As for the shot differential, its worth mentioning that although teams have been out shooting the Wings, the Wings have been making it hard down low.  A lot of those shots, especially against Columbus, have been lobs, not quality scoring chances.

Posted by bezukov from the kids are alright. on 10/18/13 at 12:55 PM ET


Man, I am sure now JJ is right about you. Where are you getting your stats?

From, you know, the box score.

The last 3 games (prior to the Avs), the Wings were outshot by 5, 3 and 4.  That’s not being ‘ridiculously outshot’, and it’s also being outshot by… less than 2 shots per period.

Last night the Wings were playing a) ahead and b) without their best dman for huge parts of the game.

In Boston they just got hammered.  In Phoenix they played terribly.  When you’re 8 games in a couple bad games and a lack of understanding about the specific game situations can lead to poor conclusions about stat lines.

Clearly you didn’t have to listen to the Avs feed for the game.

So you are getting annoyed because of something the other teams home announcers said?  Seriously? 

You need a little more in your life if stuff like that cracks your shell, brother.

But, it must be difficult to get any feed from inside Sammy’s pants….or decent statistics.

Look, I realize it’s going to be hard to have certain people understand rather obvious things.  That’s part of the deal with posters like you.  I don’t take your inability to either comprehend or craft a joke personally, I’m aware you’re functioning as well as you can within your own limitations.


Posted by HockeyinHD on 10/18/13 at 12:57 PM ET


I still think Dekeyser is in a funk.

DeKeyser is suffering from the same malady that plagues all new Wings:  Expectationitis.

The reality is that he was a second team All-American a couple times and a very solid defensive dman at the CCHA level for 3 years.  He’s not going to put up a lot of points, he’s mostly just going to be a minute-sponge and (hopefully) pick up some slack on the PK.

There’s not a lot there for ‘wow’ factor.  He’s essentially Brad Stuart… the only time you’re going to really notice a player like him is when he’s screwing up.

Posted by HockeyinHD on 10/18/13 at 01:03 PM ET

RW19's avatar

He’s essentially Brad Stuart

Well i don’t think there is much Brad Stuart in Danny DeKeyser. Stewie is a nasty d-man that gets physical and hits hard. Sometimes clean but always hard. Doesn’t mind the occasional stick work. There is no wow factor offensively, but there is one physically.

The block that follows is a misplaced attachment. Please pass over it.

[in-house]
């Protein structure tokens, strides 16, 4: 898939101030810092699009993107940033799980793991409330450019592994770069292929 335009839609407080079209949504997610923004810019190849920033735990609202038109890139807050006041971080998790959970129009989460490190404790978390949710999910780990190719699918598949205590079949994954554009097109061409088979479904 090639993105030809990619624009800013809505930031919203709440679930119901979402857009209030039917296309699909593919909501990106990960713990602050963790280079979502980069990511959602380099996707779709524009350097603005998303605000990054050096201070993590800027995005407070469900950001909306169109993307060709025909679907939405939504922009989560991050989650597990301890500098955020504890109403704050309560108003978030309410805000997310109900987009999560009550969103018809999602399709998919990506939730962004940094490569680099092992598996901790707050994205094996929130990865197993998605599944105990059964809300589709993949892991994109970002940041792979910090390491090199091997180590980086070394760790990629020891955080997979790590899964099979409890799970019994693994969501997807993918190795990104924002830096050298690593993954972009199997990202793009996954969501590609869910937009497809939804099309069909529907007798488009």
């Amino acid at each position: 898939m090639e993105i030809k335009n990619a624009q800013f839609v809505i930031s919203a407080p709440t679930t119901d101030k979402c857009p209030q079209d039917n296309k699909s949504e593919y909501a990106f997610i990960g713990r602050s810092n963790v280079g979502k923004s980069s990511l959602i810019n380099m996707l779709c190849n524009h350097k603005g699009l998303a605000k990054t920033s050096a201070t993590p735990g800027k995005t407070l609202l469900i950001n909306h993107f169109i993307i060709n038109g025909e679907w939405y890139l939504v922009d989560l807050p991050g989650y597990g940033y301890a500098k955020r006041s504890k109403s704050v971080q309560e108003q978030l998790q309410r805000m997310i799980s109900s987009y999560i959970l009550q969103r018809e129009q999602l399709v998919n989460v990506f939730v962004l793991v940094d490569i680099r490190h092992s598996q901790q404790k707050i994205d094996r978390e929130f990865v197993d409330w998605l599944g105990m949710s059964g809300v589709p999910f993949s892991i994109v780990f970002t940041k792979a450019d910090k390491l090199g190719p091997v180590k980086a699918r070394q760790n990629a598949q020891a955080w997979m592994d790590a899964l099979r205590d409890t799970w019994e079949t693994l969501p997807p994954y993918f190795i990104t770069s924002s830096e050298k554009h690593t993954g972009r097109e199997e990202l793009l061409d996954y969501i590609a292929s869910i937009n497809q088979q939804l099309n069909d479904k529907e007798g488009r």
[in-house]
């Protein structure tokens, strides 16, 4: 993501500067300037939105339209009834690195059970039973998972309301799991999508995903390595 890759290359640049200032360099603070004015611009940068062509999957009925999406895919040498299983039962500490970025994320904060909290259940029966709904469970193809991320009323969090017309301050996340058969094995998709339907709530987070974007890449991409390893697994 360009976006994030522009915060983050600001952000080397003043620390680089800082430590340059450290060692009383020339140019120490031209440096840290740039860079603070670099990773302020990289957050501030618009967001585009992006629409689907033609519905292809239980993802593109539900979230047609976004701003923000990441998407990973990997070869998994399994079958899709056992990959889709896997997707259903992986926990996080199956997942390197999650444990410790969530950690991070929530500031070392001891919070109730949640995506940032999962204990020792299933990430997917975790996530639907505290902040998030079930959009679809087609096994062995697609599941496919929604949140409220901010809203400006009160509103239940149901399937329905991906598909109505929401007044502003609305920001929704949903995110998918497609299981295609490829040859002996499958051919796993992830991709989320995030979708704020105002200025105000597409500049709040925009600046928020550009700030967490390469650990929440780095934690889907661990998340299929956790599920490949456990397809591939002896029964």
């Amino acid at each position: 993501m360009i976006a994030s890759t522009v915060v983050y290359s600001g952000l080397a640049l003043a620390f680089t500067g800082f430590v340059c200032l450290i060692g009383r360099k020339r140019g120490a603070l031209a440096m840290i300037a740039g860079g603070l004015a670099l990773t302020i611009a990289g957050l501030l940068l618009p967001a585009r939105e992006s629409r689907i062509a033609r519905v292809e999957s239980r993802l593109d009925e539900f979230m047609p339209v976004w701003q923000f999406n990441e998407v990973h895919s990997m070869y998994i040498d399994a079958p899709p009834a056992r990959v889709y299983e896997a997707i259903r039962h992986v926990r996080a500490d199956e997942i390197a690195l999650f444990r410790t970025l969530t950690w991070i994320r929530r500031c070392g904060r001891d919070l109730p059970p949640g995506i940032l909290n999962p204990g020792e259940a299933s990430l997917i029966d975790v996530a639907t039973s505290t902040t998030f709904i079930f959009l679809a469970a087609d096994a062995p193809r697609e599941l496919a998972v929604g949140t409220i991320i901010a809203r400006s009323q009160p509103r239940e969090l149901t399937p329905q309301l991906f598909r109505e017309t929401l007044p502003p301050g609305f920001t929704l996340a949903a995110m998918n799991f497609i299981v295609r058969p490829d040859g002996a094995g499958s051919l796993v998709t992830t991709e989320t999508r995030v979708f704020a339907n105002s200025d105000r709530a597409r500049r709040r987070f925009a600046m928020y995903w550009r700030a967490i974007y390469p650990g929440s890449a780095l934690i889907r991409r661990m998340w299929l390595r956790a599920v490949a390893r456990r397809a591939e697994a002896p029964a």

Dekeyser is your steady and heads up puck moving defenseman. The guy that makes the safe play and makes the crisp passes. My view is that right now the passes aren’t so crisp and the plays aren’t as safe as they could be. Not saying he’s horrible or even saying that I expect more - just saying that he might be going through some NHL growing pains. He’ll be a pretty good player though when he adds expoerience.

I just thought he had a rough game.

Posted by RW19 on 10/18/13 at 02:32 PM ET

Figaro's avatar

My favorite part of the Alfie….........to Datsyuk goal was something I only saw on the wide angle replay (which I think they only showed once).  While Alfie was waiting for the Av players to slide by, there was one D-man holding his ground with Pavel just behind him and to his left.  Pav stuck his stick out and beaver-tailled off to the left, even farther back from the defender, which of course, froze the guy’s legs and made him look left.  As soon as that happened, Pav jumped into the middle and you know the rest.  The man is simply brilliant.

Posted by Figaro from Los Alamos, NM on 10/18/13 at 06:46 PM ET


The last 3 games (prior to the Avs), the Wings were outshot by 5, 3 and 4. 

You should cite Sammy for those stats or, did you finally look something up? Sure when you cut off stats where they make you point look good you only come out looking like an idiot. After the three games you you pointed out the wings then were out shot 8 and 9 but then out shot their opponents 14 and 13.

So you are getting annoyed because of something the other teams home announcers said?

You haven’t even read what other people have posted in any detail. Take a reread without your Sammy sperm in your eyes and you will see that most of the people who are aggravated with the hit make comments about the Avs broadcasters. Seriously.

You need a little more in your life if stuff like that cracks your shell

Owe! Ohhh! Owe! That smarts. Do you come up with your own material or is Sammy whispering it in your ear?

I’m aware you’re functioning as well as you can within your own limitations.

the first proof of a lower life form being aware of a higher form of intelligence. Folks we are witnessing evolution.

Posted by howeandhowe from Seattle on 10/19/13 at 05:06 PM ET

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The Malik Report is a destination for all things Red Wings-related. I offer biased, perhaps unprofessional-at-times and verbose coverage of my favorite team, their prospects and developmental affiliates. I've joined the Kukla's Korner family with five years of blogging under my belt, and I hope you'll find almost everything you need to follow your Red Wings at a place where all opinions are created equal and we're all friends, talking about hockey and the team we love to follow.